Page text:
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Coronavirus 11 Jun 2020

BBVA co-signs a letter to promote renewable energy in the European recovery

BBVA is the only Spanish bank to have signed a declaration calling for the need to include investing in renewable energy in the economic reconstruction plan proposed by the European Commission. It is one of the private sector’s latest calls to action to governments that are “committed to a green recovery, once the worst of the COVID-19 crisis is over.”

The manifesto, which has been signed by 43 of Europe’s largest consumers of renewable energy and 12 major suppliers, was sent today to the European Commission and the member states of the European Union. It appeals to the ‘Next Generation’ plan recently announced by the European Commission to “guarantee a sustainable, uniform, inclusive and fair recovery for Member States.” It is a “unique opportunity to maintain momentum and accelerate the renewable energy deployment to spur the recovery.”

The letter is promoted by the European Platform for Corporate Renewable Energy Sourcing (Re-Source) and includes both energy consumers and suppliers. RE100, an alliance the world’s largest companies committed to 100 percent renewable energy, and CDP, an organization that measures the environmental impact of emissions, are also part of this platform, among others.

“At BBVA, as a RE100 committed bank, we are firmly convinced that corporate sourcing of renewables must be a key driver for Europe’s green economic recovery,” said Antoni Ballabriga, BBVA’s Global Director of Responsible Business.

“The banking industry is ready to provide the financial solutions to promote this change at scale together with the concrete actions to take under the umbrella of the Next Generation EU plan proposed by the European Commission,” he explained.

Antoni Ballabriga: “Corporate sourcing of renewables must be a key driver for Europe’s green economic recovery”

On June 19th, the €750 billion COVID-19 economic stimulus package proposed by the European Commission will be debated among European leaders. Signatory institutions view it as a “once-in-a-lifetime opportunity for the EU to comply with the Green New Deal and position Europe as a global leader in the renewable energy industry.”

The manifesto calls for policies that promote investment in renewable energy sources. It also recalls that measures of this kind “will generate millions of jobs” and help the EU fulfill its sustainable development goals. Specifically, it states that it helps “support the competitive decarbonization of the EU and contributes to achieving the EU’s target of reaching 32 percent renewable energy by 2030.” This is included in the directive from December 11, 2018 regarding the promotion of the renewable energy and reaching “net zero emissions for 2050” – the goal established in European Green Deal.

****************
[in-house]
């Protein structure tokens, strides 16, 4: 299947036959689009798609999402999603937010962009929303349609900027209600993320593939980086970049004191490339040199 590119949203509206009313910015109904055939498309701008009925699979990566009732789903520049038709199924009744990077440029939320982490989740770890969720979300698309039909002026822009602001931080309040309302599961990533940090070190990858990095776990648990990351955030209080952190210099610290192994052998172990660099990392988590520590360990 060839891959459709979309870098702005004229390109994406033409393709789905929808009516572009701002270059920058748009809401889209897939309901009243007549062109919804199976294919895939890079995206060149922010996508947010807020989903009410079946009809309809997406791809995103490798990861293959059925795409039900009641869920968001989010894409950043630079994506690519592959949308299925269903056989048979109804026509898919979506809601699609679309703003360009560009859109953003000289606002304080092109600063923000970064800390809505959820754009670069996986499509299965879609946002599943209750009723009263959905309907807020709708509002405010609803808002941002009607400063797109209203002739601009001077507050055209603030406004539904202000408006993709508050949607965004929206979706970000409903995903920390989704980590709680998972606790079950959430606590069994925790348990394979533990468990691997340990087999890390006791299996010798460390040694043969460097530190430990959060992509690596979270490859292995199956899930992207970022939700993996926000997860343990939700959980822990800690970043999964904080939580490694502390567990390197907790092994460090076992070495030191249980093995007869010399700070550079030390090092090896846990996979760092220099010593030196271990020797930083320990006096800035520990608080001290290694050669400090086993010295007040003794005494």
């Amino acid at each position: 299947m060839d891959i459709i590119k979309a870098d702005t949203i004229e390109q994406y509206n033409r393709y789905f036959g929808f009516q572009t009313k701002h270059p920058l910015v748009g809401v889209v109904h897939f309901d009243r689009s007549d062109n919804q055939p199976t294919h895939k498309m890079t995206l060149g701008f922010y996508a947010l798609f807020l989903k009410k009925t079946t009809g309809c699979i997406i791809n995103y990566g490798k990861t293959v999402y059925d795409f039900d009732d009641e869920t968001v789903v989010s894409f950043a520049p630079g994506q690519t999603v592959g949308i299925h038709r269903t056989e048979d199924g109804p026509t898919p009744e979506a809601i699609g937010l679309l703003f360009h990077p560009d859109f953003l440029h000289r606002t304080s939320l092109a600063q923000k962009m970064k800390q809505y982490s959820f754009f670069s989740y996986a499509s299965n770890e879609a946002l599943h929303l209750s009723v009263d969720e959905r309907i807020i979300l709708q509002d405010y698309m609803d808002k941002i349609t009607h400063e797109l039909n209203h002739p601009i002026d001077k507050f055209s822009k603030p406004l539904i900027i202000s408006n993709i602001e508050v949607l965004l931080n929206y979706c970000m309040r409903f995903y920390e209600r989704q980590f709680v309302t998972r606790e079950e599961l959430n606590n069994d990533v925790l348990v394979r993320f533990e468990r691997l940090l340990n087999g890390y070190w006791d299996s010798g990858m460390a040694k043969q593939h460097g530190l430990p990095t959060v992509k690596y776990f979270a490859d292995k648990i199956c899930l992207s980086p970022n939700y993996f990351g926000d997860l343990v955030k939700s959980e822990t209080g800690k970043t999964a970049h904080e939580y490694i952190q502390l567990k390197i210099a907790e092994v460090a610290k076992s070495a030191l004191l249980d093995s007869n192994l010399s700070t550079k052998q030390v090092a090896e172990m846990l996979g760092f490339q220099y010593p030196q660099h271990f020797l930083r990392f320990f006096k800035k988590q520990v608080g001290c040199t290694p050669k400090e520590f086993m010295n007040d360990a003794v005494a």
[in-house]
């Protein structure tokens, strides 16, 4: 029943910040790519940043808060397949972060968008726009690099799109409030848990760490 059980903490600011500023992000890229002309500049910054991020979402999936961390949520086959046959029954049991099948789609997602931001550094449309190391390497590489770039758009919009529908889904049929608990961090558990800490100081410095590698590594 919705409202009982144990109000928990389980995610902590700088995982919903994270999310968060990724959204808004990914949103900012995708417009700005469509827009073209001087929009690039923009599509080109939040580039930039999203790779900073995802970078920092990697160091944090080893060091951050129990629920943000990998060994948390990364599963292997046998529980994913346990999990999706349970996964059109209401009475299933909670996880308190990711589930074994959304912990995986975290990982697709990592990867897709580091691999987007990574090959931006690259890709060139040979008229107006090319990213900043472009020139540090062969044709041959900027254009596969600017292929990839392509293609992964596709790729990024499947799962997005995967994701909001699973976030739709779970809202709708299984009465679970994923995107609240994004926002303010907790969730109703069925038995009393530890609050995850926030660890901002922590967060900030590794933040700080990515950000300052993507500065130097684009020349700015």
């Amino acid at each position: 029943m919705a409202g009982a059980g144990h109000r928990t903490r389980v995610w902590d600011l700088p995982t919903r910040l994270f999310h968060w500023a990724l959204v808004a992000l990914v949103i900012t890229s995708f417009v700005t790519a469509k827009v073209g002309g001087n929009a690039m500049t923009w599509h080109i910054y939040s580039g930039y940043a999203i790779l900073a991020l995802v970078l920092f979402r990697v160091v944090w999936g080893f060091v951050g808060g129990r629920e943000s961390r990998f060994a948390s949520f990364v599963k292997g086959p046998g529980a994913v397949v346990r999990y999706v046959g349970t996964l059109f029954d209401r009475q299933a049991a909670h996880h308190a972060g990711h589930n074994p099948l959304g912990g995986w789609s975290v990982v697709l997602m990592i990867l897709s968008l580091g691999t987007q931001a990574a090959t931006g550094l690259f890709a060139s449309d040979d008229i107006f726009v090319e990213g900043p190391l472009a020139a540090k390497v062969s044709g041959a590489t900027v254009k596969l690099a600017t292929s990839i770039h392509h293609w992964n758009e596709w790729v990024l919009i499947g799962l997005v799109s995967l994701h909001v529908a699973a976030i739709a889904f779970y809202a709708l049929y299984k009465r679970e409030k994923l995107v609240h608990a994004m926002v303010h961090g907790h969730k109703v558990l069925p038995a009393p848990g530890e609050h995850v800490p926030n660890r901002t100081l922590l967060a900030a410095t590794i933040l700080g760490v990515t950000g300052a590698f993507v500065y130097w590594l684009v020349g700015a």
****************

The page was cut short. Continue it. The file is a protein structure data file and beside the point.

BBVA and renewable energy

BBVA joined the RE100 initiative in 2018, through which it has committed to obtain 100 percent of the energy it consumes around the world from renewable sources by 2030 (70 percent in 2025).

These goals are part of the bank’s Pledge 2025, which aims to help achieve the United Nations Sustainable Development Goals (SDGs) and the Paris Agreement on climate change.

In Spain, BBVA has acquired renewable energy through the guarantee of origin modality since 2015. In 2018, it signed a long-term power purchase agreement (PPA) with Endesa to obtain its renewable energy from a wind farm. The wind farm began producing energy in January 2020, is located in Villamayor de Gállego (Zaragoza), and supplies 30 percent of the energy BBVA consumes in Spain – both in corporate buildings and in the bank’s network of branches. Endesa provide the remaining 70 percent through a traditional supply model based on certified green energy.

The signing of long-term renewable energy purchase agreements is a supply modality that enhances commitment to sustainability while allowing for economic savings.

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